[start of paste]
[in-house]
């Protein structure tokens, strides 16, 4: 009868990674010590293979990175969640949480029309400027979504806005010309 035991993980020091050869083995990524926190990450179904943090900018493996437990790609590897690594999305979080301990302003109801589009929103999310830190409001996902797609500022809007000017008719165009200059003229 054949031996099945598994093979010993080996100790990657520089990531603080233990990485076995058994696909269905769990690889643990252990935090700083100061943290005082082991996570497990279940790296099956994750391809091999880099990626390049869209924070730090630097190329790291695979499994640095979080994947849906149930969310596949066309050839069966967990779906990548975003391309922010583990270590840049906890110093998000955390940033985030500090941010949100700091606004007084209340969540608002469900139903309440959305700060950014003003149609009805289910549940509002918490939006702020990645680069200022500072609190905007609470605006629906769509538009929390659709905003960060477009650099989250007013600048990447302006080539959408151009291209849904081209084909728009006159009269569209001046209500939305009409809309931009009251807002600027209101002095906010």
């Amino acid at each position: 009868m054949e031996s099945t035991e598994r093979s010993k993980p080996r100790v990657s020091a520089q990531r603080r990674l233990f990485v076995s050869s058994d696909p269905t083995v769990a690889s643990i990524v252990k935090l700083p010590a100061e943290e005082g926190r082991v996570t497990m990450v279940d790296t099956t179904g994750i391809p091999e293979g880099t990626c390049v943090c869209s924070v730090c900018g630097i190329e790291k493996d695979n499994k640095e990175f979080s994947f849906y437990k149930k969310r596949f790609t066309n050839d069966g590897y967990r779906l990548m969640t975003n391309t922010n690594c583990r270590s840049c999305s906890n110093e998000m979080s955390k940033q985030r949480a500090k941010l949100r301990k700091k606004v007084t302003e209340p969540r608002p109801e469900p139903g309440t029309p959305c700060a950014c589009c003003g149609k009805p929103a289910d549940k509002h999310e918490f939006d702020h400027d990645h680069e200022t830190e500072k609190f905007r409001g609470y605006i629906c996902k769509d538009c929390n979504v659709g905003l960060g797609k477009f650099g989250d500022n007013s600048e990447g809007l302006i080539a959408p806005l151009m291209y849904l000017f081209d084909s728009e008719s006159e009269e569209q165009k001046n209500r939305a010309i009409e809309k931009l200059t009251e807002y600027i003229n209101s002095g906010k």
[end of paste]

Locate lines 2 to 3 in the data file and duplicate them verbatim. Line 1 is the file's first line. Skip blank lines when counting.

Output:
């Protein structure tokens, strides 16, 4: 009868990674010590293979990175969640949480029309400027979504806005010309 035991993980020091050869083995990524926190990450179904943090900018493996437990790609590897690594999305979080301990302003109801589009929103999310830190409001996902797609500022809007000017008719165009200059003229 054949031996099945598994093979010993080996100790990657520089990531603080233990990485076995058994696909269905769990690889643990252990935090700083100061943290005082082991996570497990279940790296099956994750391809091999880099990626390049869209924070730090630097190329790291695979499994640095979080994947849906149930969310596949066309050839069966967990779906990548975003391309922010583990270590840049906890110093998000955390940033985030500090941010949100700091606004007084209340969540608002469900139903309440959305700060950014003003149609009805289910549940509002918490939006702020990645680069200022500072609190905007609470605006629906769509538009929390659709905003960060477009650099989250007013600048990447302006080539959408151009291209849904081209084909728009006159009269569209001046209500939305009409809309931009009251807002600027209101002095906010």
């Amino acid at each position: 009868m054949e031996s099945t035991e598994r093979s010993k993980p080996r100790v990657s020091a520089q990531r603080r990674l233990f990485v076995s050869s058994d696909p269905t083995v769990a690889s643990i990524v252990k935090l700083p010590a100061e943290e005082g926190r082991v996570t497990m990450v279940d790296t099956t179904g994750i391809p091999e293979g880099t990626c390049v943090c869209s924070v730090c900018g630097i190329e790291k493996d695979n499994k640095e990175f979080s994947f849906y437990k149930k969310r596949f790609t066309n050839d069966g590897y967990r779906l990548m969640t975003n391309t922010n690594c583990r270590s840049c999305s906890n110093e998000m979080s955390k940033q985030r949480a500090k941010l949100r301990k700091k606004v007084t302003e209340p969540r608002p109801e469900p139903g309440t029309p959305c700060a950014c589009c003003g149609k009805p929103a289910d549940k509002h999310e918490f939006d702020h400027d990645h680069e200022t830190e500072k609190f905007r409001g609470y605006i629906c996902k769509d538009c929390n979504v659709g905003l960060g797609k477009f650099g989250d500022n007013s600048e990447g809007l302006i080539a959408p806005l151009m291209y849904l000017f081209d084909s728009e008719s006159e009269e569209q165009k001046n209500r939305a010309i009409e809309k931009l200059t009251e807002y600027i003229n209101s002095g906010k």